Will Joe Biden succeed Jerome Powell as Chairman of the Federal Reserve?

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Will Joe Biden succeed Jerome Powell as Chairman of the Federal Reserve?

President Joe Biden is debating whether to re-appoint Federal Reserve Chairman Jerome Powell or replace him with someone who is more in line with Democratic policy aims in the aftermath of the outbreak.

Biden’s immediate option, as someone who seeks for bipartisanship wherever possible, is to renominate Powell. Since Ronald Reagan, presidents have picked or kept nominees from the other party, but this tradition was broken when former President Donald Trump chose Powell to succeed Janet Yellen as chairman of the Federal Reserve.

Powell, whose term ends in early 2022, is a monetary dove who takes it slow when it comes to raising interest rates. He is largely regarded as a steady hand who has mostly gained the confidence of the markets. In the face of Trump’s demand to change policy, he has actively avoided politics, a move that would have jeopardized the central bank’s independence.

Biden is not known to be acquainted with Powell on a personal level, but there’s a potential he won’t want to upset the boat during the pandemic’s economic recovery. Retaining Powell could be an easy option amid inflation fears, a slowdown from COVID-19’s Delta variation, and sliding popularity ratings for his management of the epidemic.

Democrats, on the other hand, are split on whether Powell should remain at the helm of the Federal Reserve. Powell is not perceived as forceful enough by the progressive wing of the party when it comes to using the Fed’s regulatory powers to restrict excessive risk on Wall Street, battle climate change, or address inequality.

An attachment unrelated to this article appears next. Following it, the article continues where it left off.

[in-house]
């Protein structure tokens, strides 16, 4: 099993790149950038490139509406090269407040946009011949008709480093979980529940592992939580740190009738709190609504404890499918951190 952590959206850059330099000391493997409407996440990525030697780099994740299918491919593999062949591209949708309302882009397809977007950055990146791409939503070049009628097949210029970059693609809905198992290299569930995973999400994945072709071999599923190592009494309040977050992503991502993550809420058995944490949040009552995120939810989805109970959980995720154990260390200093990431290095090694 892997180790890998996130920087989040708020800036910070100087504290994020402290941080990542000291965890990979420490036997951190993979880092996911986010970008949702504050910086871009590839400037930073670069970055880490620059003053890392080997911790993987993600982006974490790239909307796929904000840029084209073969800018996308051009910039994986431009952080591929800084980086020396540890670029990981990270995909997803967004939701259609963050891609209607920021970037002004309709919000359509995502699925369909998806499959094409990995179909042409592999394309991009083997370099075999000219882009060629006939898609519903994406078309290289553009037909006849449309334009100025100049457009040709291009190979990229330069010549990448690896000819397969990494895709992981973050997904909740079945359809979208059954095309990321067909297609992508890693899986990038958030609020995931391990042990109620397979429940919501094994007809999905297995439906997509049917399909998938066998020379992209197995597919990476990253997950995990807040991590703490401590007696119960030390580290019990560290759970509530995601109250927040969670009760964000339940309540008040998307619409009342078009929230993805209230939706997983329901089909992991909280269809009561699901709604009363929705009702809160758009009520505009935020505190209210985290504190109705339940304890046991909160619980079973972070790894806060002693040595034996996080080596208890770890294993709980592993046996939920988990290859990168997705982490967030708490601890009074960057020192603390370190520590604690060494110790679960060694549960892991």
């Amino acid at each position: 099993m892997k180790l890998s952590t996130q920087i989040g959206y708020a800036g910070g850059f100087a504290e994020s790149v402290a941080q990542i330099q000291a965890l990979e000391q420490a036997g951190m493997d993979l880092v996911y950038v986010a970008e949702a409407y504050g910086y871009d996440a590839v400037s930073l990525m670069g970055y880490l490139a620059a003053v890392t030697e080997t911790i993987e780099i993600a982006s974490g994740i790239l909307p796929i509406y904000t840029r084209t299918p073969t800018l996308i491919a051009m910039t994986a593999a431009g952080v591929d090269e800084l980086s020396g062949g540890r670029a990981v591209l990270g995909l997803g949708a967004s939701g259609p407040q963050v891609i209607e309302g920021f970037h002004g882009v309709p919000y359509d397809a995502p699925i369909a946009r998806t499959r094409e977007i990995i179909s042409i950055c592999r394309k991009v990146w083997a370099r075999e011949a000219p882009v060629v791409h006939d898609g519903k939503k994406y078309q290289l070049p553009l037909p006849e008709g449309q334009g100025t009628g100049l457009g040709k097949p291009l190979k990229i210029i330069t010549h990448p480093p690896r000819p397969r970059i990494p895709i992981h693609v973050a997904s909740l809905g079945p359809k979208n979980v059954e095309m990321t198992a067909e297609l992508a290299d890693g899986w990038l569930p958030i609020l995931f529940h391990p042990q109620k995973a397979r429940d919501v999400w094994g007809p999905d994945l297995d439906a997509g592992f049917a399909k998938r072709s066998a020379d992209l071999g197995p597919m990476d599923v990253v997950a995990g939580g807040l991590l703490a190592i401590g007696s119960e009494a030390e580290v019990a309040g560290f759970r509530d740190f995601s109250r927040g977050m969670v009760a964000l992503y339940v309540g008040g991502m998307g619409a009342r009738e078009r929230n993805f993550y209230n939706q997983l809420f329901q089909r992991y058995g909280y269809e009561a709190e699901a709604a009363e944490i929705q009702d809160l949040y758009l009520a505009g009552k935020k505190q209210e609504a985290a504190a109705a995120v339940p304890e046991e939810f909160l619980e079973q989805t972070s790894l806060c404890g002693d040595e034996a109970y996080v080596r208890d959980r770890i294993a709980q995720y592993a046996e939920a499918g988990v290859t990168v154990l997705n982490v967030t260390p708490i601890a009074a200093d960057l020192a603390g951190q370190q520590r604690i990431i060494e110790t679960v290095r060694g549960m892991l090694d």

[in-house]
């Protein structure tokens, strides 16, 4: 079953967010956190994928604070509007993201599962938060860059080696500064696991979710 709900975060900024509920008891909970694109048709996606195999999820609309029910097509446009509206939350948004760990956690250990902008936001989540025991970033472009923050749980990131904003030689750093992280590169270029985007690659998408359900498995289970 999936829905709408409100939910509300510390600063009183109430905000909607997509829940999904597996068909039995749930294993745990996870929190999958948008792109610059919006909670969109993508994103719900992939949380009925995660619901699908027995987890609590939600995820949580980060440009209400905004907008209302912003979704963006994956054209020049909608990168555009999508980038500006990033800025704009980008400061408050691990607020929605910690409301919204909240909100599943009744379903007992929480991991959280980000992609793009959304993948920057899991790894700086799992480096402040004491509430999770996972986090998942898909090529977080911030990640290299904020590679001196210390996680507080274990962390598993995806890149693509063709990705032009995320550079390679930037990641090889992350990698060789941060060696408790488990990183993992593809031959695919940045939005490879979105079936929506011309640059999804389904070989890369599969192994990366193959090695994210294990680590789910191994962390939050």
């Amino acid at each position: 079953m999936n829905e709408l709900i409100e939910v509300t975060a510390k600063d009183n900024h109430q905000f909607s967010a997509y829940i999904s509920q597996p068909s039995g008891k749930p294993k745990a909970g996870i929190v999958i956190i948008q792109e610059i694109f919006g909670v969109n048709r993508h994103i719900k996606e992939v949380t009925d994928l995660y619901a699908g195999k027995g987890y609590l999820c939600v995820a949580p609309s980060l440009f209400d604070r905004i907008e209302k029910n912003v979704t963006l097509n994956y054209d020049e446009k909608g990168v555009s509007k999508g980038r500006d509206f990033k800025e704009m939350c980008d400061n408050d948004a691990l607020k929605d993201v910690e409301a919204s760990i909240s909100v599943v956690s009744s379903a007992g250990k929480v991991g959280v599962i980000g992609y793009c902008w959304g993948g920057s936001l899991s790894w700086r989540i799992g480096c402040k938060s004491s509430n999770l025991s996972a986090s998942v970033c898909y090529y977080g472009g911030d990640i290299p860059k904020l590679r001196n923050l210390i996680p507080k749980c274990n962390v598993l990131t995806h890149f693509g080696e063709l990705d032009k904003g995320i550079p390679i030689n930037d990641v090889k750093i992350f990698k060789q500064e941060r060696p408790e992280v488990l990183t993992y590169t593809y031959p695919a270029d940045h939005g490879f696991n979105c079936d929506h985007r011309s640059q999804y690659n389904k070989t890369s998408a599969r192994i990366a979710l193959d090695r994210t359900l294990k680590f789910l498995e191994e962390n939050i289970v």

Lael Brainard, a member of the Federal Reserve Board, has been proposed as a possible replacement by several Democrats and left-leaning outside groups. Brainard, who worked in the Treasury Department under Bill Clinton, has been promoted as a candidate who shares Biden’s views on economic policy and is a known face on Wall Street.

According to reports, Brainard isn’t aggressively advocating for the role because she doesn’t want any apparent leadership rivalry with Powell to generate market jitters.

Powell, on the other hand, has Democrats on his side. Sen. John Tester, D-Montana, has lauded him for his role in guiding the recovery. Former Massachusetts congressman Barney Frank and former Connecticut senator Christopher Dodd – the two architects of the – both endorsed Powell for re-appointment. Brief News from Washington Newsday.

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